Experts + Insiders:
In the travel business, everyone has an origin story. Ask anyone how, where and why they caught the travel bug and you’ll hear tales of family vacations, semesters abroad and “Aha!” moments. Less common, however, are stories about someone who didn’t catch the travel bug, but was born with it.
“I was born in Austria, where my dad played professional hockey,” explains Experience Designer, Dane Tredway. “My mom is an architect who loves to fix up old farmhouses, so we bounced around a lot. For holidays, we’d travel to Europe or go skiing and camping around North America. We were always on the go!”
So while it might be a stretch to say that Dane was destined for a job guiding and designing trips around the world, his career path should come as no surprise.
“Through university, I worked my tail off doing everything I could to pay for travel, from bussing tables in nightclubs to tree-planting in Northern Ontario, then I moved to Africa after graduating and have been on the move ever since,” he explains.
He’s become an expert in all corners of the globe, from Ireland to Sri Lanka, and with a career that has spanned the planet, he’s racked up a lifetime worth of stories.
Years in Travel Business: 10+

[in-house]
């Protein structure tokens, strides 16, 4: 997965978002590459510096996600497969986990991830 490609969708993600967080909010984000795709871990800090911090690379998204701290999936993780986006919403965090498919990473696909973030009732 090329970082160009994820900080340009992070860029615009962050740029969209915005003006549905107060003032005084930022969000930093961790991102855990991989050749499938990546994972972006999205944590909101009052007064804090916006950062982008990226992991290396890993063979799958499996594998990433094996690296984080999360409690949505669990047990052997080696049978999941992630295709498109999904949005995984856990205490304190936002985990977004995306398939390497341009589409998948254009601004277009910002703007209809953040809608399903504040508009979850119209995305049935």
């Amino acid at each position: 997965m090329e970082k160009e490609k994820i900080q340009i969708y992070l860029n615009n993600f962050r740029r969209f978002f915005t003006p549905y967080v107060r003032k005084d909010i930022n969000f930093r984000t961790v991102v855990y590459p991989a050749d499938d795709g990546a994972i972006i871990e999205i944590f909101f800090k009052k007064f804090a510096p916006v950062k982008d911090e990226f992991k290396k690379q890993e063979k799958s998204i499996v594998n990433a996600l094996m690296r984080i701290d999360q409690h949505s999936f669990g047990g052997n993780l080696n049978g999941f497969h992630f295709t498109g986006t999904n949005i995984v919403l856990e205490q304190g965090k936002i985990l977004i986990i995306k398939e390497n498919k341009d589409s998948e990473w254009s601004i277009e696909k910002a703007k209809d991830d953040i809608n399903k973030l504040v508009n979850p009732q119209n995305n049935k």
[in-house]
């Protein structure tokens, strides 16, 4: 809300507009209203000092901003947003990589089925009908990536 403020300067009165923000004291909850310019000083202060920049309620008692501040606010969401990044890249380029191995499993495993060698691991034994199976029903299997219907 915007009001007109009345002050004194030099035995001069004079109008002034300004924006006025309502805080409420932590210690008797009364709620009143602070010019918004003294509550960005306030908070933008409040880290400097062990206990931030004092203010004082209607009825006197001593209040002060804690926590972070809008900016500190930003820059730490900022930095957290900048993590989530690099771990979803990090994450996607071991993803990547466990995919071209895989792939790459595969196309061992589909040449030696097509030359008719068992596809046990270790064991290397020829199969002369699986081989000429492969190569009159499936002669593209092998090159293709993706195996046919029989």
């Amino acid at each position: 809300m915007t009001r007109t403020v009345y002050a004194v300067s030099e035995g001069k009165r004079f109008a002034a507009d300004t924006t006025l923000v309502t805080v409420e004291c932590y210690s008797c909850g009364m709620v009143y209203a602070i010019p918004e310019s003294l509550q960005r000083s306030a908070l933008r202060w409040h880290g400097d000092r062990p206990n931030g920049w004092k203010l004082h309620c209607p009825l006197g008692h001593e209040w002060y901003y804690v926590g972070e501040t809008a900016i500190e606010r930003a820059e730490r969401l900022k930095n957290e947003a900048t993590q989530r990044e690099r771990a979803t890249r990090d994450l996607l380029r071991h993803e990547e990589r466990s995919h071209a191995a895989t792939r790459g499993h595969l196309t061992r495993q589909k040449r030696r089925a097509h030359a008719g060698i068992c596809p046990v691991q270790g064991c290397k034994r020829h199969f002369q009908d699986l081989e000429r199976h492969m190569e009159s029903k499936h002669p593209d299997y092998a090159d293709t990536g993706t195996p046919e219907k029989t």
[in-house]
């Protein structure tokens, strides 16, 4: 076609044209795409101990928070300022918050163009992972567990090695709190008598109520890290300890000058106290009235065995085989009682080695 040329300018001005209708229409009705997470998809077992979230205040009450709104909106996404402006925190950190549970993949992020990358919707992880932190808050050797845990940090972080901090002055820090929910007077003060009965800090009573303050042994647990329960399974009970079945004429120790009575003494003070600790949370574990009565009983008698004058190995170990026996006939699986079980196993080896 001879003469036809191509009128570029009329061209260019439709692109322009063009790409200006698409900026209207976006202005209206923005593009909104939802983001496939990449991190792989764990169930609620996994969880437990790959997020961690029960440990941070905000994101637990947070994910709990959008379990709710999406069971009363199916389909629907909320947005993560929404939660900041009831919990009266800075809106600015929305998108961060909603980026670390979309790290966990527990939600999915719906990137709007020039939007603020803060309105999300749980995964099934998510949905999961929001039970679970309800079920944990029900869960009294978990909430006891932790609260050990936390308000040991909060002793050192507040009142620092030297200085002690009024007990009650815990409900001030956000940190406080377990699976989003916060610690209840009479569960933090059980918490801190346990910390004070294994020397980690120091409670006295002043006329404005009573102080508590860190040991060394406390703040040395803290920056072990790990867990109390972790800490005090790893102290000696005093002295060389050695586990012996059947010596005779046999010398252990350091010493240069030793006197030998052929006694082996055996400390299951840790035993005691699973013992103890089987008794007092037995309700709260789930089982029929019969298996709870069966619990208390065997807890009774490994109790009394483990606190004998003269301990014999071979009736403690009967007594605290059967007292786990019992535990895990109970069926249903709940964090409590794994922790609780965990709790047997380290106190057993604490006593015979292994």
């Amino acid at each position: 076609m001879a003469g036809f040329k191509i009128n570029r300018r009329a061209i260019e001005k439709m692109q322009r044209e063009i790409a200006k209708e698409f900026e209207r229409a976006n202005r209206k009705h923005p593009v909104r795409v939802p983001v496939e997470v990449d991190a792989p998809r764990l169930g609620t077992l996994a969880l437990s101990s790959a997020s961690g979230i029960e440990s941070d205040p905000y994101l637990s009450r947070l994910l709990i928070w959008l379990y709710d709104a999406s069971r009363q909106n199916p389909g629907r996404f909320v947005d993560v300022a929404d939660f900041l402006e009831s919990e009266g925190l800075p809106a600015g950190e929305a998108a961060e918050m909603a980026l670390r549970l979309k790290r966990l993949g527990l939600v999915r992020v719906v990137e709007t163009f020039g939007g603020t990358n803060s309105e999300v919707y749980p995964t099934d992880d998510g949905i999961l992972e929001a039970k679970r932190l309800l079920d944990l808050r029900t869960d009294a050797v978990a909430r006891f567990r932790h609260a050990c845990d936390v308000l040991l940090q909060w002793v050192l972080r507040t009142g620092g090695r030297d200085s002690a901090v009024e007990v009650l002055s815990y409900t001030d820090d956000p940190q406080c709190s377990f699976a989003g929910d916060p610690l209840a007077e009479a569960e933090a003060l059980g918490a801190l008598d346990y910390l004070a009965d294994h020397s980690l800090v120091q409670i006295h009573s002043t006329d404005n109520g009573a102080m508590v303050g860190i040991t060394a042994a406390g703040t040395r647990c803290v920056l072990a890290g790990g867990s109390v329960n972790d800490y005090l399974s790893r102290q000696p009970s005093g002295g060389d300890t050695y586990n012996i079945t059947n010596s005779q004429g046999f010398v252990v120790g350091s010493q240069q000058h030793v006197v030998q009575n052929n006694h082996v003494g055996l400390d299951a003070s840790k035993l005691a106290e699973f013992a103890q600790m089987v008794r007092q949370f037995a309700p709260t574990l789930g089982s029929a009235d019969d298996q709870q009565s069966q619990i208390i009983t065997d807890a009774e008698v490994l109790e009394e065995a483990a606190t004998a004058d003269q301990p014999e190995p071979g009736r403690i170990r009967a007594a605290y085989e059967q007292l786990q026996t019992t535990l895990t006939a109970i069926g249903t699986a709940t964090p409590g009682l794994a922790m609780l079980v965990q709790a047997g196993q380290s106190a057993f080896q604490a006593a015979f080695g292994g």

Years with B&R: 10+
Countries/Regions of Expertise: England, Ireland, Scotland
Countries visited: 50+
Countries lived in: Canada, Australia, West & South Africa, United Kingdom
Trips guided: 35-40
Q&A with Dane:
How did you get started with B&R?
I had recently moved to London for a job in the fashion industry when an offer to guide a trip in the English Lake District came my way. I couldn’t resist! That year, I ended up guiding trips in Burgundy, Ireland, Myanmar, Vietnam, Cambodia and Laos. When given the chance to work as a trip designer years later, it felt like the perfect way to build on all of the magical B&R experiences that I’d had on the road.
What’s something that sticks out from your years spent guiding for B&R?
Year ago, I guided a trip of a lifetime in Myanmar. It was a homecoming for an 82-year old woman who had fled the country during WWII. Her grandmother had written a memoir and that became the backbone of our itinerary. I spent endless hours researching the family history, rummaging through dusty archives and colonial-era hospitals, churches, schools and cemeteries. The trip itself was so emotional and filled with tears and laughter, and of course, all of the B&R flair that you’d imagine. She and I are still in touch and I will always cherish those memories.
Yeah, OK—I guess I can see why that would stand out. What about trips you’ve designed? Any that stand out?
I’ve been planning a lot of multi-generational family trips in the UK lately, and they’ve become some of my favourite to design. This summer, I put together a trip for a large and adventurous family group and the trip was action-packed! We had biking, walking, clay pigeon shooting, golf, Highland games, canyoning, whisky tasting, castles, traditional folk music and dance. The list goes on. Considering all of the incredible activities on this trip, I especially loved hearing that some of their favourite moments were spent during downtime in the evening, with boisterous family dinners and late night bonfires at their private country house.